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MADRID: Spanish inflation has surged to a near 37-year high due to soaring energy prices following Russia’s invasion of Ukraine, official data showed Wednesday, adding pressure on the government.

The rate jumped to 9.8 percent in March from 7.6 percent in February, its highest level since May 1985, according to a preliminary estimate from national statistics institute INE.

“It is a bad figure which affects our economy, especially more vulnerable groups … due to runaway energy prices,” Socialist Prime Minister Pedro Sanchez told parliament.

Like the rest of Europe, Spain has been struggling since last year with soaring energy prices, with households and businesses struggling to pay electricity bills.

Since Russia invaded Ukraine on February 24, oil prices have spiked, and Spain’s transport and farm sectors have staged noisy protests and strikes to demand help with crippling gasoline prices.

The March increase was due to the surge in electricity and fuel prices, but also by the rise in the cost of food items due to the war, the statistics office said.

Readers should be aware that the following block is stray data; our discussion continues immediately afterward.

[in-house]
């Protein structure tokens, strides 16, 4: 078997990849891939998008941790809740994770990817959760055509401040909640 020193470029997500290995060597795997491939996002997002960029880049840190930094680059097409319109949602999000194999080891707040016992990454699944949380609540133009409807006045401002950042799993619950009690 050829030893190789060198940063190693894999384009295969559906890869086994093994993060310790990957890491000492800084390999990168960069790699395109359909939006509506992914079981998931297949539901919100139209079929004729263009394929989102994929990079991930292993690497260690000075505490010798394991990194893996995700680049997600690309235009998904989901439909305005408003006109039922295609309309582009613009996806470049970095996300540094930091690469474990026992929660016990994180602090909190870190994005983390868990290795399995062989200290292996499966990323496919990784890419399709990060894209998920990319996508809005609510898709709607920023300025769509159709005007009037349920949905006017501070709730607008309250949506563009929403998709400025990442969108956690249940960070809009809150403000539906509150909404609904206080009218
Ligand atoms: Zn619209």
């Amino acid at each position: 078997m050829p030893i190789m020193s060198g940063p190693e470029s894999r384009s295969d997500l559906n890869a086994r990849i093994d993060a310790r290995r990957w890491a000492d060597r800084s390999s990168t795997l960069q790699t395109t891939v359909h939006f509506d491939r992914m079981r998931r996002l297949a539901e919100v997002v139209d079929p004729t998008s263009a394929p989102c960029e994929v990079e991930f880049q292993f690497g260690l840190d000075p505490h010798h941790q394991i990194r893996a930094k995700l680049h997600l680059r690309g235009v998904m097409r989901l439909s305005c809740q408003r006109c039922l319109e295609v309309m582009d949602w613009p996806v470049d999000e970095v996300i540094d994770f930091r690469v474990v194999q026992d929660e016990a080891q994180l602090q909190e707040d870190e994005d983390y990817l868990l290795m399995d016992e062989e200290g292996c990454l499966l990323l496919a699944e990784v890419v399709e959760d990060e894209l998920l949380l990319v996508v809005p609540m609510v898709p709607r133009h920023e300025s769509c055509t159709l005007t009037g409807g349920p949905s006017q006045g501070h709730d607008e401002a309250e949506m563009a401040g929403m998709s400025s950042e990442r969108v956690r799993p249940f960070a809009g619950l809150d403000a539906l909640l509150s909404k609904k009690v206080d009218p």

Govt itself stoking inflation?

Sanchez’s government approved Tuesday plans to offer 16 billion euros ($17.5 billion) in direct aid and loans for companies and households hit by the impact of Russia’s invasion of Ukraine.

The measures, which will remain in place until June 30, include a discount of 20 cents per litre of fuel, with the government paying 15 cents and fuel providers the rest.

It also includes a 362-million-euro aid package for the agriculture and farming sector, 68 million euros for the fishing and aquaculture industries and a two percent cap on rental increases.

For households, over the next three months, rent increases will be limited to a maximum of two percent.

Spain, together with Portugal, will send a proposal in the coming days to the European Union to cap gas prices, on the back of a special authorisation announced late last week by Brussels authorising the two countries to intervene in power markets.

The government hopes that the combination of economic aid and finding a way to decouple gas prices from electricity costs will help defuse internal tensions.

“We are convinced that the national response plan and especially the agreement reached in Brussels to set a gas reference price… will allow us in the near to bend the curve (of inflation) and stabilise the evolution of the cost of living,” Sanchez said.

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